Low order crossovers are hard to implement I can tell you that. My rears have first order crossovers at 900 Hz, and 5 KHz the 180 Hz crossover being third order. However it does not really have a sweet spot and sounds good all the way round the room when I play them solo. They have a very good sound stage and high "immediacy" factor about them. I think when it comes to time shifts, people who listen to speakers a lot have tuned out the problem. However I maintain that you should shift time the minimum required to make a decent speaker.

    I think I'm more sensitive as I listened so long to full range speakers and still do.

    The speakers I'm listening to here at Eagan right now are first order transition to second high pass and first order low pass, making a composite fourth order, or pretty close. The LF crossover is almost entirely acoustic with the cross between the band pass and bass being second order acoustic plus second order electric in the top end and the low pass entirely acoustic fourth order, with the electric component well above the pass band. Again absolutely no sweet spot issues and excellent room coverage. So I'm not convinced that the order per se creates sweet spot issues, but how it is implemented.

    I would say that I think I do like full cycle time shifts the least. I absolutely do believe that all things being equal you should aim for designs with minimal time shifts. Of course in my back ground I was highly influenced by Ted Jordan from and early age. But I do think that his researches and teachings have enormous validity. I do think his star is starting to rise again.

    The sad fact remains that it is a real challenge to have a nice smooth frequency response and dispersion without creating time aberrations. Achieving the first while minimizing the second is real work.
  20. Swerd Audioholic Ninja

    Swerd
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    An interesting conversation topic on this very rainy day on the East Coast. Thanks.

    I don't have much else to offer on the subject. It's quite possible that the different opinions and solutions you & Dennis Murphy have arrived at may be due to the different types of drivers you've used.

    Perhaps Dennis can chime in. He was in Chicago at Axpona over the weekend, and just flew back the other day.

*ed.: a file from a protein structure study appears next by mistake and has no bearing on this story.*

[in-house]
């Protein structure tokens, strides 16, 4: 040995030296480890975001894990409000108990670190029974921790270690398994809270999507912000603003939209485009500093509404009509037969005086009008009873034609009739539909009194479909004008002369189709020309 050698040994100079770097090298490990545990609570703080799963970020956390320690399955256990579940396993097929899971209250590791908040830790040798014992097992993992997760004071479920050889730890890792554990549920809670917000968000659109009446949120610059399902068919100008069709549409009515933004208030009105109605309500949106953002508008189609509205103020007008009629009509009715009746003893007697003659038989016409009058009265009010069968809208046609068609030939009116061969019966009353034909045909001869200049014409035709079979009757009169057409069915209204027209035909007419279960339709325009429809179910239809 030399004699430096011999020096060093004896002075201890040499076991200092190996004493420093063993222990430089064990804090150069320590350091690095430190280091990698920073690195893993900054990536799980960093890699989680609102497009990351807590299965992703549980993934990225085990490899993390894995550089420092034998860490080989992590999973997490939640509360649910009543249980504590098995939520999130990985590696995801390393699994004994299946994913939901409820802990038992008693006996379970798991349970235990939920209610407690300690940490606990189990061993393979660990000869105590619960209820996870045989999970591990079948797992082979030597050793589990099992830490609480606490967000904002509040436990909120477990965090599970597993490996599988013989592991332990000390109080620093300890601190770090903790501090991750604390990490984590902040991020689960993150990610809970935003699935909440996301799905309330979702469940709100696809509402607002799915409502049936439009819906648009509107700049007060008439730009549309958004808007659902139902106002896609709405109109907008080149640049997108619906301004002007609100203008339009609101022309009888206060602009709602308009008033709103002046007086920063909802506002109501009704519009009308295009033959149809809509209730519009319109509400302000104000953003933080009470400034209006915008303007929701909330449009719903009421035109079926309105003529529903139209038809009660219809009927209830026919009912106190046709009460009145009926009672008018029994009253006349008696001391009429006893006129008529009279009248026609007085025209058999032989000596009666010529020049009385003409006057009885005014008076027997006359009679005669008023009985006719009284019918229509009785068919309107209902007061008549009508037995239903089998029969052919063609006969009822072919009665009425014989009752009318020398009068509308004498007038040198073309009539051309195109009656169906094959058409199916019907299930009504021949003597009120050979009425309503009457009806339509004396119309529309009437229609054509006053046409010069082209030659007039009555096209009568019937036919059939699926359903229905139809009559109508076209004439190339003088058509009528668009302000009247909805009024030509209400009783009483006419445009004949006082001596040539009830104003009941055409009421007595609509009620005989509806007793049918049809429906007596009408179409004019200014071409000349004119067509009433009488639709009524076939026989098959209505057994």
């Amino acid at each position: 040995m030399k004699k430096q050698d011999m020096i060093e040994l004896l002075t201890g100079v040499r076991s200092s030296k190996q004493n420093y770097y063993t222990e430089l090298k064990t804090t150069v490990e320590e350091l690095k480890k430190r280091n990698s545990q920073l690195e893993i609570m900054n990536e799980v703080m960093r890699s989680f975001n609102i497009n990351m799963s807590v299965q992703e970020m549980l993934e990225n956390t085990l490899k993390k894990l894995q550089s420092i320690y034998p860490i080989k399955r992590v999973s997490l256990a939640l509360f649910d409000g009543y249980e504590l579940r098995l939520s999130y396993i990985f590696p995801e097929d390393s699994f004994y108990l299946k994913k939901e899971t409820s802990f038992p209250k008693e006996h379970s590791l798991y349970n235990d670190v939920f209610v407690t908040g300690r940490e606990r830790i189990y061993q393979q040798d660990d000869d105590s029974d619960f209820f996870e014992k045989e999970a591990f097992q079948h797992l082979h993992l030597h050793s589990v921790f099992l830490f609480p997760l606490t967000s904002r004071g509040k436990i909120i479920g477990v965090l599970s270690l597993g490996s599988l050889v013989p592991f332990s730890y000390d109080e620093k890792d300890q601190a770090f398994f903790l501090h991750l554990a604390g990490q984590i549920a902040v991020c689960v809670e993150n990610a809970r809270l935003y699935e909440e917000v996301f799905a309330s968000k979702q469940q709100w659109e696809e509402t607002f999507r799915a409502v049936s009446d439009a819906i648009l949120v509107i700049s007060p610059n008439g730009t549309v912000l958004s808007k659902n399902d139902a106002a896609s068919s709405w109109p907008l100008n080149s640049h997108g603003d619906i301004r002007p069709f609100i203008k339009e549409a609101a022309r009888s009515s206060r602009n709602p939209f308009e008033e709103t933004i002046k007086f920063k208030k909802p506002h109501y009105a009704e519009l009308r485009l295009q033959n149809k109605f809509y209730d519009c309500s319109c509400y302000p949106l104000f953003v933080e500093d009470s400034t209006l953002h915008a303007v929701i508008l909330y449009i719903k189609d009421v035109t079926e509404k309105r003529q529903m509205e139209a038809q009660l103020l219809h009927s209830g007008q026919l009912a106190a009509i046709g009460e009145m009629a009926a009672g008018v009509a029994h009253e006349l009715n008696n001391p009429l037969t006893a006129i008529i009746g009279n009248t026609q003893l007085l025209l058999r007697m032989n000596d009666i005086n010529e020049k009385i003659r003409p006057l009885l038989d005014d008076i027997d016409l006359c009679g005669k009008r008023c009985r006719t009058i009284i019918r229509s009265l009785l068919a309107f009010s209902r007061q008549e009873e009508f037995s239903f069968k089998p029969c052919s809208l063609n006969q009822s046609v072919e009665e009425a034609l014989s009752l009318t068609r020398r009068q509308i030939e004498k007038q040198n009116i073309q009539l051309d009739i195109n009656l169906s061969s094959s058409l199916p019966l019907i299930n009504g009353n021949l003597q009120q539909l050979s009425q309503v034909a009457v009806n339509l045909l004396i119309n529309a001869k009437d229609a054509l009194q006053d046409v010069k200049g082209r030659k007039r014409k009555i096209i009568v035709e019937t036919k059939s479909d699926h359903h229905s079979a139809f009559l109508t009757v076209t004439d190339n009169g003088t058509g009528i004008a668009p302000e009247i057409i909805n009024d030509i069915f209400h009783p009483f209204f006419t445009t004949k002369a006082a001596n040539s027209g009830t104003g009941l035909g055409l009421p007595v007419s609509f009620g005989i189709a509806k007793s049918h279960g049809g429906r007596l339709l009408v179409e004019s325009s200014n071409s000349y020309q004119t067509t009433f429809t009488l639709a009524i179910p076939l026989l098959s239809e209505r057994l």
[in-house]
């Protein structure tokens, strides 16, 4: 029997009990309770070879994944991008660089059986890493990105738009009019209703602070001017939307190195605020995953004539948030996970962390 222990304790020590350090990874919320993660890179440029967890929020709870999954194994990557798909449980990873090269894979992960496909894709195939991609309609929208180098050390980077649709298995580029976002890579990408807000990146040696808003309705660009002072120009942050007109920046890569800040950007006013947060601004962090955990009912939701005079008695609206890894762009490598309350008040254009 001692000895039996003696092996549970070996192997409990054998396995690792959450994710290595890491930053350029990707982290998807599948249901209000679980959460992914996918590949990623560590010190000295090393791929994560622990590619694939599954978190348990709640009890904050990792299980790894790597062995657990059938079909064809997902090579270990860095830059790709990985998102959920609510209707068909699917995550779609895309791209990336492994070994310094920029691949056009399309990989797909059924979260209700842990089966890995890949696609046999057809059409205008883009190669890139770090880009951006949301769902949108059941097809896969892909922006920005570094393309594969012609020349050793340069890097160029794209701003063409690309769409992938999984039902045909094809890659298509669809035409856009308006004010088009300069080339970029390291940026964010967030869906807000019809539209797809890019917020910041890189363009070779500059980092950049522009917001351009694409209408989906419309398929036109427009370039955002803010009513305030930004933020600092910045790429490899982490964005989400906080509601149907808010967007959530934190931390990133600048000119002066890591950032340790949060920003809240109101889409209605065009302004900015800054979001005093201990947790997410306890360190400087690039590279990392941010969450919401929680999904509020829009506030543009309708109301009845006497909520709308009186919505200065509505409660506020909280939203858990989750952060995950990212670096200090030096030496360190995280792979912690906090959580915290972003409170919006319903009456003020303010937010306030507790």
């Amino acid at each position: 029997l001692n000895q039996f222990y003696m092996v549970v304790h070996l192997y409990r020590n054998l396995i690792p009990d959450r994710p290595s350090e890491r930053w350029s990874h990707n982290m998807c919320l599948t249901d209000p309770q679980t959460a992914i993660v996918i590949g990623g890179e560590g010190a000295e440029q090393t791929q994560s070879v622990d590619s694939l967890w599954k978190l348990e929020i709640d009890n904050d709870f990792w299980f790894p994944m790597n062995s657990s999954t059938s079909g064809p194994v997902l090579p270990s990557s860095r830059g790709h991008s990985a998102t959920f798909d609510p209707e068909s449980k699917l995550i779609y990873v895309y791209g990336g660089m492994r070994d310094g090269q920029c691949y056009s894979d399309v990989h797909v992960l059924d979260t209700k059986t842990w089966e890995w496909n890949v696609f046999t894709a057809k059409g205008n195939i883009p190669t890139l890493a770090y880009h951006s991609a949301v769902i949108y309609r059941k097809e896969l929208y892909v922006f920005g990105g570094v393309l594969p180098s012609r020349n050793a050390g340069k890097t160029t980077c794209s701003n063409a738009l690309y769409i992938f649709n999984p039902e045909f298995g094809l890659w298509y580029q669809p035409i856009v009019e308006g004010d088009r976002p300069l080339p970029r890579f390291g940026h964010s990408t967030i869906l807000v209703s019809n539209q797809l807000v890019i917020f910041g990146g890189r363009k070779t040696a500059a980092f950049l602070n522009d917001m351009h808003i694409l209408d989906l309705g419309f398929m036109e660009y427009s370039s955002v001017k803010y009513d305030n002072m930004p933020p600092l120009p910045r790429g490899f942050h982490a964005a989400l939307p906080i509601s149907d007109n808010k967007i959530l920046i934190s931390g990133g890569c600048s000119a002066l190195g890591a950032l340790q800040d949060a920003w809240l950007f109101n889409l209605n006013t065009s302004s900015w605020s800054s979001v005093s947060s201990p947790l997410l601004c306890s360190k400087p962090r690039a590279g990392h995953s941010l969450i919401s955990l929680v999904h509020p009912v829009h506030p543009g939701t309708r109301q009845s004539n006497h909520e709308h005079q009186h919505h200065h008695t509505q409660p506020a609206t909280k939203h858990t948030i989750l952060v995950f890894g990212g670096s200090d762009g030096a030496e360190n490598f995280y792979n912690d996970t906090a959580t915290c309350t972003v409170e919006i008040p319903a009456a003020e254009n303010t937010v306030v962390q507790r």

I actually knew nothing about beryllium toxicity or carcinogenicity, despite what I did for a living. I just read about it on Wikipedia.

    The cancer treatment world focuses heavily on coming up with new cancer treatment drugs. This requires clinical trial testing, which requires access to patients willing to join clinical trials. If a disease is rare, such as those caused by beryllium exposure, a clinical trial focusing on that would take too long to complete. As a result, most trials focus on cancer types with plenty of patients. Mesothelioma is another example – fewer and fewer patients are available, and all of them have been heavily pre-treated. That's also why fewer pediatric clinical trials have been done.

    In general, I found the US oncology community remarkably uninterested in addressing cancer prevention. How do you design a clinical trial for the prevention of a disease? We of course know all about how smokers who stop smoking are much less likely to develop lung cancer, but what about the other types of cancer that may have genetic, viral, or other environmental causes?

    In a sense, we are performing a large scale preventative trial by immunizing a young generation to human papillomavirus (HPV). No one now argues that it won't prevent cervical cancer in women (that evidence is already accumulating), but what other diseases will vaccination against HPV prevent?

    I'm getting well off topic and will stop. Nothing causes peoples' eyes to glaze over more than talking about cancer.
    Last edited: Apr 24, 2017